For one week in October, impact investors from across America and around the world gather in San Francisco for SOCAP (Social Capital Markets), which describes itself as “a network of investors, entrepreneurs, and social impact leaders addressing the world’s toughest challenges through market-based solutions.” As a team of philanthropic consultants with a passion for impact investing, Arabella Advisors was excited to not only attend, but be given the opportunity to participate in a panel.
The session, “Within Reach: New Vehicles that Bridge Philanthropy and Impact Investing,” was moderated by Kate McAdams, a managing director here at Arabella. Kate was joined by Alejandra Castillo, CEO of the YWCA; William Towns, executive director of Benefit Chicago; and Jeff Usher, senior program officer of the Kansas Health Foundation. Each speaker brought to the table their own unique insights as non-profit leaders with experience in impact investing.
The panel began with Jeff sharing his experiences thinking about and moving into impact investing from the perspective of a community foundation. The conversation then moved on to Alejandra, who shared her vision for the intersection of philanthropy and impact investing, how it can spark social change, and what impact investing can learn from the non-profit sector’s history. Finally, William expanded on where he believes philanthropy is most needed to advance market-based solutions for social and environmental change and underscored the importance of defining terms, like “impact” and “flexible,” to avoid misaligned expectations.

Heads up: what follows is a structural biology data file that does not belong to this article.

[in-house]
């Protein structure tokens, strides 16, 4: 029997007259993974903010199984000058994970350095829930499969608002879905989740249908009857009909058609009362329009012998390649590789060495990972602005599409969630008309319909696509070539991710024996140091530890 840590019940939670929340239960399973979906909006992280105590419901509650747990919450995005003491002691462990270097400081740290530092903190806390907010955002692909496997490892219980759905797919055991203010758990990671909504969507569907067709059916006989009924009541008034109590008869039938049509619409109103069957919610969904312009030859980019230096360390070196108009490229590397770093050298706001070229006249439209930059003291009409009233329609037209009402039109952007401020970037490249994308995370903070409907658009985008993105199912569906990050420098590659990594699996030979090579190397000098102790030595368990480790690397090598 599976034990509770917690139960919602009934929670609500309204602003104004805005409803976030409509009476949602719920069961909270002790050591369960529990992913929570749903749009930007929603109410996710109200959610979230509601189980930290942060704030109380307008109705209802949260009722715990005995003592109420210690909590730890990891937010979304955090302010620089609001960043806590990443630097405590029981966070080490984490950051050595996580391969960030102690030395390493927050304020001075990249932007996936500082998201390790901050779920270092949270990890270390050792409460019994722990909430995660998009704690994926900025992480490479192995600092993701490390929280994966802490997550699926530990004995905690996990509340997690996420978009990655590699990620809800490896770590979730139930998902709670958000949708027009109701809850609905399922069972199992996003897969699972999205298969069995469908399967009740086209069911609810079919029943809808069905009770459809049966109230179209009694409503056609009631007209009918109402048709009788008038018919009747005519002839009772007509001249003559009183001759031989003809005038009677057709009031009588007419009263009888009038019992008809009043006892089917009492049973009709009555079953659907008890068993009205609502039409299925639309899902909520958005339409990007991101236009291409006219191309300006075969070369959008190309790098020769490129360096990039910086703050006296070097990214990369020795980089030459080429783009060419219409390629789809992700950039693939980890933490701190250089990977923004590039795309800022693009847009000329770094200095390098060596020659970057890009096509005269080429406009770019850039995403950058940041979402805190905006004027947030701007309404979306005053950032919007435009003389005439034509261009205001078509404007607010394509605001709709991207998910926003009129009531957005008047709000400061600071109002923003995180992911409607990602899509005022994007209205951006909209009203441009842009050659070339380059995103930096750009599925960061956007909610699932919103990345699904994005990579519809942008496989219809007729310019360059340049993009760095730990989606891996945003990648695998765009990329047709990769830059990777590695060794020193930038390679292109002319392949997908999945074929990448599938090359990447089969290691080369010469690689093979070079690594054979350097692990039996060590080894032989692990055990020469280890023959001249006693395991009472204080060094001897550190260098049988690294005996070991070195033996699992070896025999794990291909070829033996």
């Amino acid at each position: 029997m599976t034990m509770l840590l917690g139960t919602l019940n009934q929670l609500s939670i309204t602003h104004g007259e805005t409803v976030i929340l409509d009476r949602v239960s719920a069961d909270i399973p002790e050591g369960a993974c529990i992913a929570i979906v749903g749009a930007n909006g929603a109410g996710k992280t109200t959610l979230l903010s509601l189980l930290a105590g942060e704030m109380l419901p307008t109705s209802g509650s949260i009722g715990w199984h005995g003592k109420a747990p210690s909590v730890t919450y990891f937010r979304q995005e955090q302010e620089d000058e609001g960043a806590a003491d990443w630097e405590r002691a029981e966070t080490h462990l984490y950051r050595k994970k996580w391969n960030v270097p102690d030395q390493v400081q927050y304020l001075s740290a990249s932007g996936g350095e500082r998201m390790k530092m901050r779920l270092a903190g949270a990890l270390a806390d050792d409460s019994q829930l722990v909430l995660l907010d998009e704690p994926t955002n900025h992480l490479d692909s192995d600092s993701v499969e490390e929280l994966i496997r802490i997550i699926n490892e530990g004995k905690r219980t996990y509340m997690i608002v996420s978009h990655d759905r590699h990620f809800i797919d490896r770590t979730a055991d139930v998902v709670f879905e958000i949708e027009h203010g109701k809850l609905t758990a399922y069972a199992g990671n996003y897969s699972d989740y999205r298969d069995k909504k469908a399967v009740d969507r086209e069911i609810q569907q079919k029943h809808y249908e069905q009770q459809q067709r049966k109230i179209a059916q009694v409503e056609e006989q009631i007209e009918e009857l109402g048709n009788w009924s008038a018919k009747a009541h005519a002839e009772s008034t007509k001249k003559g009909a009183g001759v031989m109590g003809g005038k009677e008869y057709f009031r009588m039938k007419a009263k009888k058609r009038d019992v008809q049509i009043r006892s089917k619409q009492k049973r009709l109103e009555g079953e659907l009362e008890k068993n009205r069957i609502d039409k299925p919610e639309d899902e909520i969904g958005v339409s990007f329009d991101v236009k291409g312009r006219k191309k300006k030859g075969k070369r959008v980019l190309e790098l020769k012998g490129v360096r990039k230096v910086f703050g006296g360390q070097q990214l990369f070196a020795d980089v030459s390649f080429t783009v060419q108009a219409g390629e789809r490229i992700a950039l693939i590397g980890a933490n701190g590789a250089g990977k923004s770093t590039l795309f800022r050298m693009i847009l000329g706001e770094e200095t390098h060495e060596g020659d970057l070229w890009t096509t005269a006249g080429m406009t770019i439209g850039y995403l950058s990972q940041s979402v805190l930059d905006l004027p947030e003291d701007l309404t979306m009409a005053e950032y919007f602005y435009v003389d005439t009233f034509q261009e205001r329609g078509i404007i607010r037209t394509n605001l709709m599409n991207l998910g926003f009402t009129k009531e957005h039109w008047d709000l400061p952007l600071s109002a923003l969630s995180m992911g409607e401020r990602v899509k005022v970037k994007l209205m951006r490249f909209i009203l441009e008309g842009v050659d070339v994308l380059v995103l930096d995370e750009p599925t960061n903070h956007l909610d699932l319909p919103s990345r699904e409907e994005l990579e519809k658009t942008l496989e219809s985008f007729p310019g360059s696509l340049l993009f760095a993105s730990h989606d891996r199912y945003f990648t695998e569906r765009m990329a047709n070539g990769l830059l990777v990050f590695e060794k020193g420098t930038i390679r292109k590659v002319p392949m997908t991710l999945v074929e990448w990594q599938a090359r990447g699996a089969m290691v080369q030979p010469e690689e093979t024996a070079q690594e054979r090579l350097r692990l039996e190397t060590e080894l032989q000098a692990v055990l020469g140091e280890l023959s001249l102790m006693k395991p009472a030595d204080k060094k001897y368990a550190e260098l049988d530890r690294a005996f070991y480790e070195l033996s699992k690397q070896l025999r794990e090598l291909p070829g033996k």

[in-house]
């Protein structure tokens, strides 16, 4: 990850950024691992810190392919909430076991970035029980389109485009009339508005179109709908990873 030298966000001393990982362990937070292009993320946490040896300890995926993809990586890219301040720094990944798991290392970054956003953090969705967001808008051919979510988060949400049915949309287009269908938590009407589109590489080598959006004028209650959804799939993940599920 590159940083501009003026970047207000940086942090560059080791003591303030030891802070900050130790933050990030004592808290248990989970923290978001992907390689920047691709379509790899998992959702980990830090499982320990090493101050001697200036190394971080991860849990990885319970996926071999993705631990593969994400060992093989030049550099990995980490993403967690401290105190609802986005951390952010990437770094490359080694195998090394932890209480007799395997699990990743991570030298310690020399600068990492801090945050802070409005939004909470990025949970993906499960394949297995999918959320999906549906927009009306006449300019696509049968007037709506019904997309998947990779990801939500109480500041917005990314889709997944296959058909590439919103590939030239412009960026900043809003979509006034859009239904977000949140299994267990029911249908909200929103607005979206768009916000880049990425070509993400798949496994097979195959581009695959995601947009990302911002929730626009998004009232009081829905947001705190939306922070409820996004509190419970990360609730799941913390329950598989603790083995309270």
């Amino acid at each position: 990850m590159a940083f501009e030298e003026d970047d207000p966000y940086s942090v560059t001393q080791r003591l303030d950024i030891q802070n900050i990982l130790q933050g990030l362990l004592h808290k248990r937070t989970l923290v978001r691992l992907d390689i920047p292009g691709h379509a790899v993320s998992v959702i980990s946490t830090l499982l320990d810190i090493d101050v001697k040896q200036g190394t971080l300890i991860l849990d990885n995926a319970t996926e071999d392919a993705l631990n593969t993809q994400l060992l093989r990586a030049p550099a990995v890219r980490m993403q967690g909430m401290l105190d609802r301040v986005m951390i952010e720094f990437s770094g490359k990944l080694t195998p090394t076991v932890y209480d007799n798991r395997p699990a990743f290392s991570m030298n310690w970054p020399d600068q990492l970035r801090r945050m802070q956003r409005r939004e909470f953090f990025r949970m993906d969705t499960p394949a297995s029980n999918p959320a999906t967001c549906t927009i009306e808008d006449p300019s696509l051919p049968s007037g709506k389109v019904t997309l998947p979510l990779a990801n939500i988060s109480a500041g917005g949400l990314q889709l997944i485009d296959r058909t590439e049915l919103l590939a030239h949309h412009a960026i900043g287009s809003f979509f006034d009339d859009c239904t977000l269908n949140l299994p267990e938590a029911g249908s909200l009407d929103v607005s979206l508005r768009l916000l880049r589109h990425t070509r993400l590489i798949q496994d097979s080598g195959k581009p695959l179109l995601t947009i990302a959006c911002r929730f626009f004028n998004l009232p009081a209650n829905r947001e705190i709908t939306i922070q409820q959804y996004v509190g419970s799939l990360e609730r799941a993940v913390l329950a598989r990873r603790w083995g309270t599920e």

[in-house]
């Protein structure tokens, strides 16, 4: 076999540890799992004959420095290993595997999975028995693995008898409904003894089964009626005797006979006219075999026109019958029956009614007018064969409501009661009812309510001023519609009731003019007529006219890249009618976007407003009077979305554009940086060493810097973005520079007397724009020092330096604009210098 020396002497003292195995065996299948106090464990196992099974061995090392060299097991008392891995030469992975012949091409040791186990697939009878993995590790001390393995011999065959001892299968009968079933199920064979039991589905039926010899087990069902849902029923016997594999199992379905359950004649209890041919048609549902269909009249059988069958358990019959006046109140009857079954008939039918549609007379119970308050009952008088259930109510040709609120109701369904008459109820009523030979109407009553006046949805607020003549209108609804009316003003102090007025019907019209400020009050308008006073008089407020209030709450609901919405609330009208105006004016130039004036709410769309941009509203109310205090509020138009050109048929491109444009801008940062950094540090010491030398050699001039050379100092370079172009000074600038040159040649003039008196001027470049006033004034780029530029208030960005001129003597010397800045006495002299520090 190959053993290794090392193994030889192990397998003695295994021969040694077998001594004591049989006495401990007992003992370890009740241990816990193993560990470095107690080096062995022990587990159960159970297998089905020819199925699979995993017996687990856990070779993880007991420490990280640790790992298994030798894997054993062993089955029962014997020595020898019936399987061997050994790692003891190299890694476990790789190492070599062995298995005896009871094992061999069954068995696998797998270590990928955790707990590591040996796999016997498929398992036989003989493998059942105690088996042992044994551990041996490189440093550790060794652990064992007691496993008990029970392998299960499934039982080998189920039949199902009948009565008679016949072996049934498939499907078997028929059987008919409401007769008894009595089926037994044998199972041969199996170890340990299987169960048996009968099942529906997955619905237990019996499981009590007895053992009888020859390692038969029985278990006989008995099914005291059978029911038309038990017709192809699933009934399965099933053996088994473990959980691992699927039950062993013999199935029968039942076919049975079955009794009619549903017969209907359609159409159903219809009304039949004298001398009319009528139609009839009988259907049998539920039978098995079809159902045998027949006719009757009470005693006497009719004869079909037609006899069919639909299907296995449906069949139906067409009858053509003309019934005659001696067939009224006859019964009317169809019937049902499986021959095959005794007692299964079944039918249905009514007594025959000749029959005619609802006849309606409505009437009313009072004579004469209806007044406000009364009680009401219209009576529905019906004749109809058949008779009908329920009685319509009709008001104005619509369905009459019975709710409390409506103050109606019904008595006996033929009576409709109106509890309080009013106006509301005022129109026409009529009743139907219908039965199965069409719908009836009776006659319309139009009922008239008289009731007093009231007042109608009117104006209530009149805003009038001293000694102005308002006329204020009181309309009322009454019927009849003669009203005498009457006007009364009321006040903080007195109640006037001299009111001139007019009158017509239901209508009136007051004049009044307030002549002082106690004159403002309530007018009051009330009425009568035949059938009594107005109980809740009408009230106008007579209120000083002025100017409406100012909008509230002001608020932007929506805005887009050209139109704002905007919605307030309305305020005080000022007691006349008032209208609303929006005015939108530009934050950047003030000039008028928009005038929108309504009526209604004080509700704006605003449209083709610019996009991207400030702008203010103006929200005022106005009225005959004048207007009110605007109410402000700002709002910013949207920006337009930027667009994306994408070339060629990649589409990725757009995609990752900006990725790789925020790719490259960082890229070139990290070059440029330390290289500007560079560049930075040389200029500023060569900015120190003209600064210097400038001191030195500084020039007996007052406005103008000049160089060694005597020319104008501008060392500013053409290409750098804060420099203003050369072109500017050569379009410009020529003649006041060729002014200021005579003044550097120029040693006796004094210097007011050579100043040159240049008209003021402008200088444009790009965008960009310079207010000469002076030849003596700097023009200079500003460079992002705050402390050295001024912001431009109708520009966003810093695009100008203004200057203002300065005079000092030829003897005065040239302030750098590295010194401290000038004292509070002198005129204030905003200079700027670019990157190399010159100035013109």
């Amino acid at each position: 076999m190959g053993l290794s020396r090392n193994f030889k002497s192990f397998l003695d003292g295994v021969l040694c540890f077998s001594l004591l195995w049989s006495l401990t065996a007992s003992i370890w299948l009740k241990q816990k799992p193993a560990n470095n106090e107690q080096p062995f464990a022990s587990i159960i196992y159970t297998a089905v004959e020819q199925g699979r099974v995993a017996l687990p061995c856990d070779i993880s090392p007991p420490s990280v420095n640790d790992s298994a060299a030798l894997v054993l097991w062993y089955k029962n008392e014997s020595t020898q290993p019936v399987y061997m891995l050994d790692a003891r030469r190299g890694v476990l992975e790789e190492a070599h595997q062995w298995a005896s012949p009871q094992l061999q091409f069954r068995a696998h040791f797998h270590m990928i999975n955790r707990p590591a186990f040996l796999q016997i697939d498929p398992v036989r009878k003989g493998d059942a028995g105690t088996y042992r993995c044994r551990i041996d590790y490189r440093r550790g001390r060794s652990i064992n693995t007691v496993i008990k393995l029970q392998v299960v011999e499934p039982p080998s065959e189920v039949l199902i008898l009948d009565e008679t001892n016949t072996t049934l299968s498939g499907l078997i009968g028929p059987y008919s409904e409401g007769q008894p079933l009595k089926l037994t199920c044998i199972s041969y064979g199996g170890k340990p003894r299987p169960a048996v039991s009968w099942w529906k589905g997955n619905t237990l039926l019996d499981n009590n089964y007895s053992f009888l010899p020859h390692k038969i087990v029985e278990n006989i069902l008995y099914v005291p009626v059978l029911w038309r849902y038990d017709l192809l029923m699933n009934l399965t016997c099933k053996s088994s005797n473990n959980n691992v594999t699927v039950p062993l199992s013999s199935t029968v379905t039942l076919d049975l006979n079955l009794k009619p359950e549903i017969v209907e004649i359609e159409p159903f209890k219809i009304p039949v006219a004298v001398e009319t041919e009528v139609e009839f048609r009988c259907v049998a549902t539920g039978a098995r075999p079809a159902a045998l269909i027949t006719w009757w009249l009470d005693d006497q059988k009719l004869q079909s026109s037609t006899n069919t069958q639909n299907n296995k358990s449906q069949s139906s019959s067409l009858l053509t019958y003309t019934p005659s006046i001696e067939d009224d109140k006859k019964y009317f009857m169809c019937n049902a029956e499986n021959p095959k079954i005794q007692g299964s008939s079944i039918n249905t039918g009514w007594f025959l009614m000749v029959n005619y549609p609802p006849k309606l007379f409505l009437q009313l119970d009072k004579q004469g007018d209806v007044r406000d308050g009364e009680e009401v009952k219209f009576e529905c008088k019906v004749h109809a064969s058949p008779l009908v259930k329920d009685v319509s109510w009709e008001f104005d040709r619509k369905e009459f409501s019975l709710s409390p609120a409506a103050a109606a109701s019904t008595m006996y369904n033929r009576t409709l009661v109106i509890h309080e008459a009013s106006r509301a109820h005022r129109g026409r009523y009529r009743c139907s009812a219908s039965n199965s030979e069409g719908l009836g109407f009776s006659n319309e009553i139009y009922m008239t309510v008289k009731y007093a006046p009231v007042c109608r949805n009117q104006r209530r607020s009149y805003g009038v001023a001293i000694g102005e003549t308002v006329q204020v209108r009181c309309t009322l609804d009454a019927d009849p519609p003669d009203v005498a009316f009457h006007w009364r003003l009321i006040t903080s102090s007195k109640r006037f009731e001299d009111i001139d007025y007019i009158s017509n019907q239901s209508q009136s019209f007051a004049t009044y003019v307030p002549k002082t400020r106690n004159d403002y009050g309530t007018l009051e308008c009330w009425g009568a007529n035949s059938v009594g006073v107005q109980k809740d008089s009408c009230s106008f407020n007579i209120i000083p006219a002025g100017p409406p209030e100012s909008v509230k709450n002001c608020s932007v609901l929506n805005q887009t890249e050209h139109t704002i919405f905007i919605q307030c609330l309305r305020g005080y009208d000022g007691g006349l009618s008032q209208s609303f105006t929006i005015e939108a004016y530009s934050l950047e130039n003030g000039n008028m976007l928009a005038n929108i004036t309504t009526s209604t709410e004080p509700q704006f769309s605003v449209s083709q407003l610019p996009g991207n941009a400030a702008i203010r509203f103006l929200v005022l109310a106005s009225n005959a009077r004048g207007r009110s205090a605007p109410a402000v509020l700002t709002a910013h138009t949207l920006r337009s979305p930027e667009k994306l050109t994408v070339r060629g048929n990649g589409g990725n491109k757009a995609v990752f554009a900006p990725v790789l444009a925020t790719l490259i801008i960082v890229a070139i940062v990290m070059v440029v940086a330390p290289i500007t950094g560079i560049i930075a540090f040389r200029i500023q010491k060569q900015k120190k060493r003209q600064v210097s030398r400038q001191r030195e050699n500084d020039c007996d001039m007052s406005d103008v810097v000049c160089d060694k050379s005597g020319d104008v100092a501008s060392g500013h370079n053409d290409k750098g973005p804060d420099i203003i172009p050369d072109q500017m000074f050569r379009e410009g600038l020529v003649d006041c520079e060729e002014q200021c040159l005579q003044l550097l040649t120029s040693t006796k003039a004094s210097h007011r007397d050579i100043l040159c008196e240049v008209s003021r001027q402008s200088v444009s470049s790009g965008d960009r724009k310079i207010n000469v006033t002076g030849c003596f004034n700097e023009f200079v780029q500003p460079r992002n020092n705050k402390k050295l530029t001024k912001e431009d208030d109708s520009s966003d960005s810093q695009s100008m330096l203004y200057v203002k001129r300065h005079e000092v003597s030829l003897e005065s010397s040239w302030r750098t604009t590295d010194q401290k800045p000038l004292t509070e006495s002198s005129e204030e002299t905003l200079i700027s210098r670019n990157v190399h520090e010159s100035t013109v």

We’ve excerpted some of our favorite moments from the panel in a short video below.
Additionally, we’re pleased to share a few more powerful quotes from the panel:
“I am here to make you uncomfortable, because that is the only way we are going to move the needle.” – Alejandra Castillo, YWCA
“There’s no quicker way to dry up a pipeline than to get a couple angry applicants telling people ‘Don’t even bother applying. When they say flexible and patient, that’s not what they meant. They meant we had to be flexible and we had to be patient.’” – William Towns, Benefit Chicago